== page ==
Berlusconi strikes again, Justin Bieber as wedding singer, and B.C. investigates the alleged bunny killer

Her future’s so bright
Carrying not one but two glasses of bubbly, Beth Ditto trotted the catwalk for Jean Paul Gauthier at Paris Fashion Week. Ahead of the show, the U.K.’s size-28 singer discussed her weight with a British TV host: “One of the most tiring parts of being fat and being proud of it is you do a lot of proving yourself.”

Or an old-fashioned prorogue
Former Conservative cabinet minister Michael Fortier has a novel idea to eliminate the constant threat of a referendum in Quebec: make the province hold one every 15 years, with no option to hold another in the intervening years. “As a federalist, I’d prefer that we didn’t hold them anymore,” he said. “But I’m a realist.” Unfortunately for Fortier, novel ideas aren’t necessarily good ones. Federalist politicians across the country were quick to pan the proposal. “I’m sure there are better things to schedule every 15 years,” said PMO spokesman Dimitri Soudas, “like a high school reunion.”

Because the camera doesn’t lie
He’s as sharp on TV as he was on the stump, but Eliot Spitzer is still fighting the creep factor in his new role as co-host of the new CNN talk show, Parker Spitzer. “Crossfire meets Moonlighting” is how the New York Times television writer Alessandra Stanley described the show, noting an ill-advised air of flirtatiousness between the former New York governor and fellow host Kathleen Parker, a Pulitzer Prize-winning columnist with conservative leanings. Seated cheek to cheek behind a round table strewn with newspapers, the pair traded smiles and interrupted each other like second-marriage newlyweds, as they chewed over political news of the day with guests. Clearly, we’re supposed to forget the call-girl scandal that chased Spitzer from office. But his tight smile and darting eyes make it hard to suspend disbelief.

The wrong Un?
Remember that low-resolution photograph hailed as the first up-to-date image of Kim Jong Il’s son? Well, facial experts now question whether the jowly fellow pictured two seats away from the North Korean leader is, in fact, his anointed successor. Long-time watchers of the Hermit Kingdom had been abuzz after Pyongyang released the photo taken during a Workers’ Party meeting, along with video footage also purporting to show Kim Jong Un, whom Kim Sr. recently made a four-star army general. But a German expert who compared the images to several taken during Kim Jong Un’s youth—including one when he was attending a Swiss private school—was unconvinced. There is a “high probability,” he said, “that they are not one and the same person.”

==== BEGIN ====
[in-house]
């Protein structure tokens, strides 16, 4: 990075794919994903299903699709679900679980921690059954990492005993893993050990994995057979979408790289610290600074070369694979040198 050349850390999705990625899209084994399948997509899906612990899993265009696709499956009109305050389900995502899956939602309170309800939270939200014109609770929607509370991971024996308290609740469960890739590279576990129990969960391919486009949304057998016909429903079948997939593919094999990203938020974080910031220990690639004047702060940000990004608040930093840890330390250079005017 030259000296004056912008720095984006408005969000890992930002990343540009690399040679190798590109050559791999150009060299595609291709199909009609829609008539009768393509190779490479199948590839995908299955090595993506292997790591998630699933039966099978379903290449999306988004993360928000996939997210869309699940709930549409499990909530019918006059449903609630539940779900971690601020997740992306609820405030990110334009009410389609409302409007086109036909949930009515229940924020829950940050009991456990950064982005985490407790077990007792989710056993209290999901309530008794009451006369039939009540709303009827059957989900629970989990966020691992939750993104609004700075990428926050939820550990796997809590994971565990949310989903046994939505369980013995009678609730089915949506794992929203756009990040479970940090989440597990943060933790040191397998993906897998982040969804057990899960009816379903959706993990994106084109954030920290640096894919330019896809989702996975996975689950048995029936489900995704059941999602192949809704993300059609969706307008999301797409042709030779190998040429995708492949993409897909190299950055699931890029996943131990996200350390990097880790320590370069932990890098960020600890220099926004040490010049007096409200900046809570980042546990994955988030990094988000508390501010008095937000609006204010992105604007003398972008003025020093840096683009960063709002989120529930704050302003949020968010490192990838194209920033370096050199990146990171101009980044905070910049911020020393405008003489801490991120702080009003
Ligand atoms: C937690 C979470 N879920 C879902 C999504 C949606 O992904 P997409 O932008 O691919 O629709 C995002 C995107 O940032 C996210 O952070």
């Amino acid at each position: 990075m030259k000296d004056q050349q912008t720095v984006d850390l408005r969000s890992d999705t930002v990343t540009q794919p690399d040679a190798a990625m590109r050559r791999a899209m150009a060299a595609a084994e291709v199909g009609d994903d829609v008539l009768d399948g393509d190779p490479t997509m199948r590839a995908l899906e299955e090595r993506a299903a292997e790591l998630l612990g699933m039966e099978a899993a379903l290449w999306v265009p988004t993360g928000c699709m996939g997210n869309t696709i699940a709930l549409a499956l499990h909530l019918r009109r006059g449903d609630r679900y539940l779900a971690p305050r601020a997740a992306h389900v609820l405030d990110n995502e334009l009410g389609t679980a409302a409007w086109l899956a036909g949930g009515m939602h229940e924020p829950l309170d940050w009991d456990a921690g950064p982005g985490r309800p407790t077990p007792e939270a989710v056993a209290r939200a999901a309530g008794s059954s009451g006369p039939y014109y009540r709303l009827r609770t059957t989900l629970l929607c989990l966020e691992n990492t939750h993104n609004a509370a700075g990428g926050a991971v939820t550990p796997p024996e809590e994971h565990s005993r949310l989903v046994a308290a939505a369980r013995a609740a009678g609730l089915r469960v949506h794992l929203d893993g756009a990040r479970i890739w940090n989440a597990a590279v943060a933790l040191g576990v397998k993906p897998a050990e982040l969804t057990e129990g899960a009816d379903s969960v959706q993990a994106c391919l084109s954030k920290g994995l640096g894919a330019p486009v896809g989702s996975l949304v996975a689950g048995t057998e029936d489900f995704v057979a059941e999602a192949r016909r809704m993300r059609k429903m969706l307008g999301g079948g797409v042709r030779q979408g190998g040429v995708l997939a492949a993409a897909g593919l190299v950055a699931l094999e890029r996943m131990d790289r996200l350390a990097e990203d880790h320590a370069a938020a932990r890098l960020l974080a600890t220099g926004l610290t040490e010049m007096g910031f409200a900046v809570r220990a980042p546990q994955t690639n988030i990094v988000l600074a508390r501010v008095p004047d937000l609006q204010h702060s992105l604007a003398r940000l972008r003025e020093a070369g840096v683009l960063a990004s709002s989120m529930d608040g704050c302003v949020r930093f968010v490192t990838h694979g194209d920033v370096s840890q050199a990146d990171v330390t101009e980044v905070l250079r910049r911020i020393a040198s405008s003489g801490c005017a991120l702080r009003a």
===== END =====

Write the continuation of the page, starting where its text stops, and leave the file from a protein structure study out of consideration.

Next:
Attack of the bunny killer
The Law Society of B.C. is investigating retired attorney Barbara Smith for reportedly hiring a trapper to kill at least 30 feral rabbits on her Vancouver Island farm. It was overrun with the fuzzy bunnies after the province transferred 1,400 of them to a nearby sanctuary from the University of Victoria campus. The animals are abandoned pets and their offspring—and Smith doesn’t want them either. If the complaints against her are founded, Smith faces reprimands and fines: retired members, not just practising lawyers, are bound by the society’s rules, which means doing in a few dozen bunnies may be deemed conduct unbecoming. Even if it’s almost understandable.

With colleagues like these . . .
Not even Luiz Inácio Lula da Silva himself could secure the presidency for Dilma Rousseff. The former Marxist guerrilla, hand-picked by Lula, was predicted to become the country’s first female president this week, but fell short of a first round victory; religious voters were put off by her ambivalent stance on abortion, forcing the vote into a runoff. In another stunning turn of events, “Tiririca” (or Grumpy) the clown—a.k.a. Francisco Silva—who campaigned on the slogan “It can’t get any worse,” earned more votes than any other congressional candidate. “What does a federal deputy do? Truly, I don’t know,” he said in one ad. “But vote for me and you’ll find out.” His runaway win is being seen as a protest against a congress seen as corrupt and scandal-ridden.

Stealing the show
Justin Bieber is many things: teen heartthrob. Hairstyle icon. Musical prodigy. But wedding singer? When his guitarist and musical director Dan Kanter married fashion blogger Yael Latner in a traditional Jewish wedding at the Four Seasons Hotel in Toronto, the 16-year-old launched into an impromptu concert. Accompanied by Kanter and two backup singers, he loosened his tie and threw off his yarmulke. Later, he danced to the Hava Nagila and Get Down Tonight with other guests.

Fine not so dandy